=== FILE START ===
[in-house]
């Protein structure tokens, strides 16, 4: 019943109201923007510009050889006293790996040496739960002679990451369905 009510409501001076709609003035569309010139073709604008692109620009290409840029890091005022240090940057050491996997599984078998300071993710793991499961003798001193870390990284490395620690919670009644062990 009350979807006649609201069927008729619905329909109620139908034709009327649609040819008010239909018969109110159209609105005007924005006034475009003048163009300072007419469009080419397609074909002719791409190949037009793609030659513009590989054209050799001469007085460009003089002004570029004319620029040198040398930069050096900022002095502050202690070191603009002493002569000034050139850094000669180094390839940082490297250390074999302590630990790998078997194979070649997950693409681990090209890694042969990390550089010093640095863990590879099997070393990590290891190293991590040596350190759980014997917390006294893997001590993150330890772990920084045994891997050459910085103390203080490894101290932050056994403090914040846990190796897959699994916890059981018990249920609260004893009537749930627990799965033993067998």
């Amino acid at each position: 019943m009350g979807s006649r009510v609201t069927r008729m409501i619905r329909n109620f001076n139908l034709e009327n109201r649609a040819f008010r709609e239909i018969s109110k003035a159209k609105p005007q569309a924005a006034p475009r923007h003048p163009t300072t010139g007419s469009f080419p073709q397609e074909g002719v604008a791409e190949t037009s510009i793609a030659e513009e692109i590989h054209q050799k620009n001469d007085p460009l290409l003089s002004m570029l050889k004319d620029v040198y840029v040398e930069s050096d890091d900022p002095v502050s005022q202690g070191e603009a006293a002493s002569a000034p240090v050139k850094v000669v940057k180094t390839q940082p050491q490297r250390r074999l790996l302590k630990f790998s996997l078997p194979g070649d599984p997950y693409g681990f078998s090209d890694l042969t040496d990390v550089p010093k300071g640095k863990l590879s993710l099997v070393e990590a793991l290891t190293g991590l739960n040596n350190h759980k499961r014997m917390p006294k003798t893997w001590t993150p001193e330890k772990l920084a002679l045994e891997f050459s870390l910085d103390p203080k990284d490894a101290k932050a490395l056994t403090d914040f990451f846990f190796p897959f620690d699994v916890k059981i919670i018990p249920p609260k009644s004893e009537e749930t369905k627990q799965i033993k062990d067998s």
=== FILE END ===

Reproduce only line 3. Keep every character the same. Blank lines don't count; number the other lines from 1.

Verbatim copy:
């Amino acid at each position: 019943m009350g979807s006649r009510v609201t069927r008729m409501i619905r329909n109620f001076n139908l034709e009327n109201r649609a040819f008010r709609e239909i018969s109110k003035a159209k609105p005007q569309a924005a006034p475009r923007h003048p163009t300072t010139g007419s469009f080419p073709q397609e074909g002719v604008a791409e190949t037009s510009i793609a030659e513009e692109i590989h054209q050799k620009n001469d007085p460009l290409l003089s002004m570029l050889k004319d620029v040198y840029v040398e930069s050096d890091d900022p002095v502050s005022q202690g070191e603009a006293a002493s002569a000034p240090v050139k850094v000669v940057k180094t390839q940082p050491q490297r250390r074999l790996l302590k630990f790998s996997l078997p194979g070649d599984p997950y693409g681990f078998s090209d890694l042969t040496d990390v550089p010093k300071g640095k863990l590879s993710l099997v070393e990590a793991l290891t190293g991590l739960n040596n350190h759980k499961r014997m917390p006294k003798t893997w001590t993150p001193e330890k772990l920084a002679l045994e891997f050459s870390l910085d103390p203080k990284d490894a101290k932050a490395l056994t403090d914040f990451f846990f190796p897959f620690d699994v916890k059981i919670i018990p249920p609260k009644s004893e009537e749930t369905k627990q799965i033993k062990d067998s």